Belfast Telegraph

Du Plantier case lawsuit to begin

A hugely-anticipated lawsuit is set to begin tomorrow over an Englishman's claims that he was wrongly arrested over the murder of a French film-maker in Ireland almost two decades ago.

Sophie Toscan du Plantier was beaten to death on a freezing night outside her holiday home on a remote west Cork hillside on December 23 1996.

Ian Bailey, 57, a former freelance journalist originally from the Manchester area, was arrested twice over the 39-year-old's murder, but never prosecuted.

The killing remains unsolved and Mr Bailey is suing for wrongful arrest.

The High Court civil action in Dublin could run for more than six weeks.

After the jury of eight men and four women was sworn in, Judge John Hedigan said he wanted to give them a "heads-up" and "gentle warnings".

"The judge decides the law," he said.

"These are the fundamentals of the jury trial. The judge decides the law, the jury decides the facts. Everyone is bound by the judge's decision on the law.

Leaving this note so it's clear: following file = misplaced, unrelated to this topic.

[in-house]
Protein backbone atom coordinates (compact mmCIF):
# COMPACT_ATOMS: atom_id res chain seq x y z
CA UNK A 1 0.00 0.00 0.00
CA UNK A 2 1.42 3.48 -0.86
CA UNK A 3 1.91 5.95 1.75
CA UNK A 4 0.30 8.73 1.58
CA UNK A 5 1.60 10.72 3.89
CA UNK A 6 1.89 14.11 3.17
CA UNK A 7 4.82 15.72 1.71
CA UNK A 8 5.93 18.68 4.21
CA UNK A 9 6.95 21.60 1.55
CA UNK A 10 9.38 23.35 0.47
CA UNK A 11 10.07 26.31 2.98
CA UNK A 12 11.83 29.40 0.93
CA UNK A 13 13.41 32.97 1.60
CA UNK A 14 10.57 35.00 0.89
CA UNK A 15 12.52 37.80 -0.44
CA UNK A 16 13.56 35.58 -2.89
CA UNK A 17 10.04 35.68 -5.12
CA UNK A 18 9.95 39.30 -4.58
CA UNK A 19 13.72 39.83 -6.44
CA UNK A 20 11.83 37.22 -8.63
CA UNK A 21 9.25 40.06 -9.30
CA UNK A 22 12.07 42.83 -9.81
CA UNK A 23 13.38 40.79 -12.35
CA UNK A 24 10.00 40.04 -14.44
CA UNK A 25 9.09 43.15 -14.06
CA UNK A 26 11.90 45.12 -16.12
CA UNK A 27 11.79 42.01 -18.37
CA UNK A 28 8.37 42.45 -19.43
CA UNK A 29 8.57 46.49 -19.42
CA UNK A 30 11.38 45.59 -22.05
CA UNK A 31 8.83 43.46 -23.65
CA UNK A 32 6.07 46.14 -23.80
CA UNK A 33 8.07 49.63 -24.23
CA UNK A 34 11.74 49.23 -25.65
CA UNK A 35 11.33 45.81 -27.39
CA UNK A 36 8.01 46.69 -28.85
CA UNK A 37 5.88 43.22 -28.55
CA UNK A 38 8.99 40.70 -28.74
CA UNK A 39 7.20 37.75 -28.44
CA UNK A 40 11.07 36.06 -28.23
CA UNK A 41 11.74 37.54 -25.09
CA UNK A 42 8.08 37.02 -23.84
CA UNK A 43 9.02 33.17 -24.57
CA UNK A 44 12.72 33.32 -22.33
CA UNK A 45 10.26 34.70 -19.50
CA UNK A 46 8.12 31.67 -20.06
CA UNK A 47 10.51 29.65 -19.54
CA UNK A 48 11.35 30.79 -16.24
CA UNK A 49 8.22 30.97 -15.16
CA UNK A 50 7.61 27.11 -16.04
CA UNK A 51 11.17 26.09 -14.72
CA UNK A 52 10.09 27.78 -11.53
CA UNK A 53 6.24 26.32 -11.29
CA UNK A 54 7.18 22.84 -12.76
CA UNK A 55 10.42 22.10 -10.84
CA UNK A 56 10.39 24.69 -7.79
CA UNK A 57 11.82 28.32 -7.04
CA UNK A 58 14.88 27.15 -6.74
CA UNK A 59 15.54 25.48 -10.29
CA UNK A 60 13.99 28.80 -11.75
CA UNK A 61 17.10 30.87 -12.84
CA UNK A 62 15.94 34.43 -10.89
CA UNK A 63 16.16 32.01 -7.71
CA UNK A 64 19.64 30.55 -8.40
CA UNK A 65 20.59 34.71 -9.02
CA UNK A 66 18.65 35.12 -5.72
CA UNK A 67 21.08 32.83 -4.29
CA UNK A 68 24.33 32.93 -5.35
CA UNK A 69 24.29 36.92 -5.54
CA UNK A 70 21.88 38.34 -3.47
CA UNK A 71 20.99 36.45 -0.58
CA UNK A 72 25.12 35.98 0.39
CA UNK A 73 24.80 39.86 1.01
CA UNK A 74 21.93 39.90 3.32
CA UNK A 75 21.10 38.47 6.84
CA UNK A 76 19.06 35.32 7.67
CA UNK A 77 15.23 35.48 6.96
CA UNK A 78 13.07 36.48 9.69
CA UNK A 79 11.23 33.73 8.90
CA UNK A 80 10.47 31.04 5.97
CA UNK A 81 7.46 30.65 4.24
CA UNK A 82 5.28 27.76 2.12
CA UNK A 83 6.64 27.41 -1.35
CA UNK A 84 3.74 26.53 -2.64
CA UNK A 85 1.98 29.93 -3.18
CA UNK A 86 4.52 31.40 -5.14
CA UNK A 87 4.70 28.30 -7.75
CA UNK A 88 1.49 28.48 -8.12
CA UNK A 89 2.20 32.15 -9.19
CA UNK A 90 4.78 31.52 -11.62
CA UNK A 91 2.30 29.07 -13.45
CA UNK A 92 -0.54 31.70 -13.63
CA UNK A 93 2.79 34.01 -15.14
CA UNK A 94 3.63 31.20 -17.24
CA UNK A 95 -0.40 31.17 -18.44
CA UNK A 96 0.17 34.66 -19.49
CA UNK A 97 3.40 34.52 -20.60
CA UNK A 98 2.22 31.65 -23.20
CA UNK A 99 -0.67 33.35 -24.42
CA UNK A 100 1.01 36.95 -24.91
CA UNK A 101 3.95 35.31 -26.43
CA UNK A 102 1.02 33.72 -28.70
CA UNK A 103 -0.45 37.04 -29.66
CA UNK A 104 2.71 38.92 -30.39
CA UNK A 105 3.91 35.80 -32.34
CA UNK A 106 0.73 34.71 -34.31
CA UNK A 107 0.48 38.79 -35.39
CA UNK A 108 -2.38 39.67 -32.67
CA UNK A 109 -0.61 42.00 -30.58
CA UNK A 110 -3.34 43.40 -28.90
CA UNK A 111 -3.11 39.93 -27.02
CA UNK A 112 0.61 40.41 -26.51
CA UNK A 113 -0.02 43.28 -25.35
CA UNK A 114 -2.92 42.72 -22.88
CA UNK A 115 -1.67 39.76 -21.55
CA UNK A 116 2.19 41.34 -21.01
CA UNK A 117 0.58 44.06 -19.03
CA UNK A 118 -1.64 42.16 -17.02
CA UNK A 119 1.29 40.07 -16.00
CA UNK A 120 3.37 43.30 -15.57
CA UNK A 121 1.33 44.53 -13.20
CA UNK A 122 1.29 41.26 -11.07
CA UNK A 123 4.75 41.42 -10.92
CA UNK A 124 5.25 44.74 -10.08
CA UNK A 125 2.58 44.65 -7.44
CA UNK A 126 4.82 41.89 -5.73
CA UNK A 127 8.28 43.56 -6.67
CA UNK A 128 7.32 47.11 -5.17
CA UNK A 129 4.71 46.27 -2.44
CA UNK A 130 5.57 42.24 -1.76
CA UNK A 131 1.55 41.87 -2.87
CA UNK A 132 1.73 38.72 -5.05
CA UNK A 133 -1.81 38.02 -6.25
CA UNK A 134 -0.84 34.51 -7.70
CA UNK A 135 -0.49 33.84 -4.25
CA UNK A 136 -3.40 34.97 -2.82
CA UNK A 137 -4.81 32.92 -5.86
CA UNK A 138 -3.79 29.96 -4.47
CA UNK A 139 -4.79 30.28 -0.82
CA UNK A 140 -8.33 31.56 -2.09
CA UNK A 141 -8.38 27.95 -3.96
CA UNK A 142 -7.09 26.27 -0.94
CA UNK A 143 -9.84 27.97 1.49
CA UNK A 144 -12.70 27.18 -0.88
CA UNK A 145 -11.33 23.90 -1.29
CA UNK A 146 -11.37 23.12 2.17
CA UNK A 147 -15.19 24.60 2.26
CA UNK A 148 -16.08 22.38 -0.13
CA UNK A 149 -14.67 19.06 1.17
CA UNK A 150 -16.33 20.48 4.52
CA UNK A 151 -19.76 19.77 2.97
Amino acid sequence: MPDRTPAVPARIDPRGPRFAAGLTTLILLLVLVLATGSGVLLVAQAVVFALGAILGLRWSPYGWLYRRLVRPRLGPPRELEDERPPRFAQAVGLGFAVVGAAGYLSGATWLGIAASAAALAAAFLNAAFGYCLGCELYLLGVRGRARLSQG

"The judge is a kind of referee. I'm here to ensure that it is conducted fairly and in accordance with the law."

On the eve of the first day of evidence at the Four Courts, Judge Hedigan told the jury not to research the case on the internet, not to read media reports of the hearings and not to discuss the case with anyone.

He urged them to respect each other's views, listen carefully to witness testimony and to keep an open mind until the end.

"The parties and the court rely upon you to bring your own experience of life and common sense to bear," Judge Hedigan said.

"Take your time, have confidence in yourselves to make the decisions.

"It's to your own experience and common sense that we look to you to make a decision on the facts."

Judge Hedigan told the jury they are required to bring in a verdict on the balance of probabilities.

Mr Bailey, who has lived in west Cork for 23 years and has an address in Liscaha, Schull, was first arrested over the du Plantier killing in February 1997, and again in January the following year.

Two years later the Director of Public Prosecutions (DPP) decided he should not be prosecuted.

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